Do You Really Need a Bank?

Candice Choi, AP Personal Finance Writer, did an interesting piece on personal finance recently. Her October 4, 2010 article details her experiment in which she tried to live without a bank for one month. What did she find? Fees, fees and more fees.

Living without a Bank

Why would anyone live this way? Well, if you’ve got bad credit or a shady history of writing bad checks, banks won’t want to deal with you. Some people just don’t trust the Internet age and want to live off the radar. Maybe you just don’t speak the language.

If you’re one of these people, you may find yourself paying $28 every week to cash your paycheck. If you need to pay a bill, you’ll be charged $1.50 for a money order. You could try a pre-paid card, but those cost a dollar every time you use them. Ms. Choi racked up $93 in fees in just one month of living without a bank. Living anonymously isn’t cheap.

As it turns out 25% of American households don’t have bank accounts. Most of them make very little money, less than $30,000 annually. And the numbers don’t appear to be getting any better. The number of U.S. citizens living this way is expected to keep climbing. Ms Choi details the government push to get more of these people into banks, which may automatically make some suspicious. And when we look more closely at these fees, things don’t quite look right.

Check Cashing Fees

Look at Ms. Choi’s experiment and the fees she paid. She details $56 to cash two paychecks at a check-cashing store. Why didn’t she just go to the bank where each check was issued? There’s no fee for that. Wal-Mart advertises a $3 fee for check cashing, so paying so much makes little sense.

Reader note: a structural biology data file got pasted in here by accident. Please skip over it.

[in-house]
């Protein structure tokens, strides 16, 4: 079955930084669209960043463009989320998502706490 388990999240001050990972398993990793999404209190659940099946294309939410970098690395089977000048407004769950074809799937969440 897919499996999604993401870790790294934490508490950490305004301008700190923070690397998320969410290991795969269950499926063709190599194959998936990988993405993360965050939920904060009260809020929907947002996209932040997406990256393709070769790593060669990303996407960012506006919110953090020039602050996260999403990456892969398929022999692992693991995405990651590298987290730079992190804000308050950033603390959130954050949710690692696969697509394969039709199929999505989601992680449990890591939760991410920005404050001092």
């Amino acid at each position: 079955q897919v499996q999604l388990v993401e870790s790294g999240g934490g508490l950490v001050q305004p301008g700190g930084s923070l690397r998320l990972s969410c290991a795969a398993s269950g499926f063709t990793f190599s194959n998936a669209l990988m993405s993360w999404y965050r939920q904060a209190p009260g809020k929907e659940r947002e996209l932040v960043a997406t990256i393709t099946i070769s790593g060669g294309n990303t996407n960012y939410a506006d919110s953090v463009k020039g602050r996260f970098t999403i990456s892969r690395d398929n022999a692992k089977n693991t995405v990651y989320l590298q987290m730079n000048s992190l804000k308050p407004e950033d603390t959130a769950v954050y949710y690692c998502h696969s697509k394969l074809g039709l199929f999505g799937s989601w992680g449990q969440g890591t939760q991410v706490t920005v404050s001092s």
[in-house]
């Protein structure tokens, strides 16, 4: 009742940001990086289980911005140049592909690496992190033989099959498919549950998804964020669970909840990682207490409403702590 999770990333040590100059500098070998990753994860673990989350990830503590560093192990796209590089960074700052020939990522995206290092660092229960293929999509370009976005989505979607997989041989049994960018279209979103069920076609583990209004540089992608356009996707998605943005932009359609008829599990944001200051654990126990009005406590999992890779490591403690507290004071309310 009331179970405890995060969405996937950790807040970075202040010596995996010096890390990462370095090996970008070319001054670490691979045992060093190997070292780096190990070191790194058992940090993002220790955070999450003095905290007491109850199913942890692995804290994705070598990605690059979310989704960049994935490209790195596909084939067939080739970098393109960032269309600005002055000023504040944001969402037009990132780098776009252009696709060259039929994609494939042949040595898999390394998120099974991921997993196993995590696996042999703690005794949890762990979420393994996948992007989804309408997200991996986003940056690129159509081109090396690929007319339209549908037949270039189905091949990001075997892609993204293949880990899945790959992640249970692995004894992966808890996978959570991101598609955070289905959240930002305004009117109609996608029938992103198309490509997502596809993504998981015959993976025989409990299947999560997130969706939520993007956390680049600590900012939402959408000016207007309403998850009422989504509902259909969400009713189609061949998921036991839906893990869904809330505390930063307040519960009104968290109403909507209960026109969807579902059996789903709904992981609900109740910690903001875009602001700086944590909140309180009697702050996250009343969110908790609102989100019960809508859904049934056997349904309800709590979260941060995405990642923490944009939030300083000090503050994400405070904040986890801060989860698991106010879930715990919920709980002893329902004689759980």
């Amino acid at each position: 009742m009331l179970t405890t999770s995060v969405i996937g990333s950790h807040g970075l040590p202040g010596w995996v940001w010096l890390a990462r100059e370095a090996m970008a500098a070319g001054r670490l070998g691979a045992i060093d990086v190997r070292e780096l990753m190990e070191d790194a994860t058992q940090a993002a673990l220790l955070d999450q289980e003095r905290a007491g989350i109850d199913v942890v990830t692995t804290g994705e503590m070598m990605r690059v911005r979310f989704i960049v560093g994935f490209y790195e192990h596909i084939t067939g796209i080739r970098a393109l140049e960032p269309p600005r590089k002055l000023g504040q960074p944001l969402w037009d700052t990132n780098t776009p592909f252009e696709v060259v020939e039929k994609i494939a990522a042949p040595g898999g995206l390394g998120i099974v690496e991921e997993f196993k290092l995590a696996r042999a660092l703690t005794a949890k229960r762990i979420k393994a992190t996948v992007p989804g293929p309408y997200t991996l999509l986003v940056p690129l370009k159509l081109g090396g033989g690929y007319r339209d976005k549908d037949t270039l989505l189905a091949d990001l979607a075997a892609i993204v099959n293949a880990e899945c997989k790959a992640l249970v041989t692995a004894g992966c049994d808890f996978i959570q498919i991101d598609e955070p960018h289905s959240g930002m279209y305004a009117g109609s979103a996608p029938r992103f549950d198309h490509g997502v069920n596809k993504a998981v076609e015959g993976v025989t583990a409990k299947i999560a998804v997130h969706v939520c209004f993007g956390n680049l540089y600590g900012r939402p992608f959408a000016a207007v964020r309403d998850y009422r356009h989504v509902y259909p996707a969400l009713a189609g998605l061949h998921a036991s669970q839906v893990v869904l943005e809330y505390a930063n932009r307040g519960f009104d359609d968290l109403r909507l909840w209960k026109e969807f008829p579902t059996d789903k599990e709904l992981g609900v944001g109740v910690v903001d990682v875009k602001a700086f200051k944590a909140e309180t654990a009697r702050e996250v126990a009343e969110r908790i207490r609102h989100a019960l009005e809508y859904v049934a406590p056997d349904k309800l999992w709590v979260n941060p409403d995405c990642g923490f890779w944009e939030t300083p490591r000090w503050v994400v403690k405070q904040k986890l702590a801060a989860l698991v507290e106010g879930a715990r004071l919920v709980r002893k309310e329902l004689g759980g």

Cash Cards

The remaining fees were for cash cards, another expense that should be easy to minimize. Ms. Choi paid $4.95 for each of the cards she used. These cards came with various additional fees for each time you used the card, used a pin, got cash back or used an ATM. Again, these cards make little sense. Why not pay cash?

Money Orders

She has a point with money orders in that she had to get two of them because they are limited to $1,000 each. So, to pay her $1,300 rent, it cost $3.50 from Western Union. Not bad. At the post office, it would have been $2.60. So for every bill you pay, it’s another $1.50 or so out of your budget. How many utilities do you pay for in your home – five or six? Ten? Do the math.

The Cost of Your Time

Besides the fees, there is extra time involved when you have no bank. You have to wait in line to cash checks or get money orders to pay bills. Walking around with your cash can be unnerving. Plus, keeping a cash emergency fund is a big security risk. You’d have to pay for money orders to send funds to your retirement account, taking a chunk off your earnings before you even get to check how the account is doing. You can’t make hotel reservations or reserve a rental car without credit cards, so you’d have to pay cash in advance, hoping they have the room or car you need.


It looks like you don’t really NEED a bank, but life is a lot easier with one. Convenience, the ability to set up automatic savings and the security of having your money protected are all good reasons to have a bank account. Unless you can’t get one, you’re better off having one.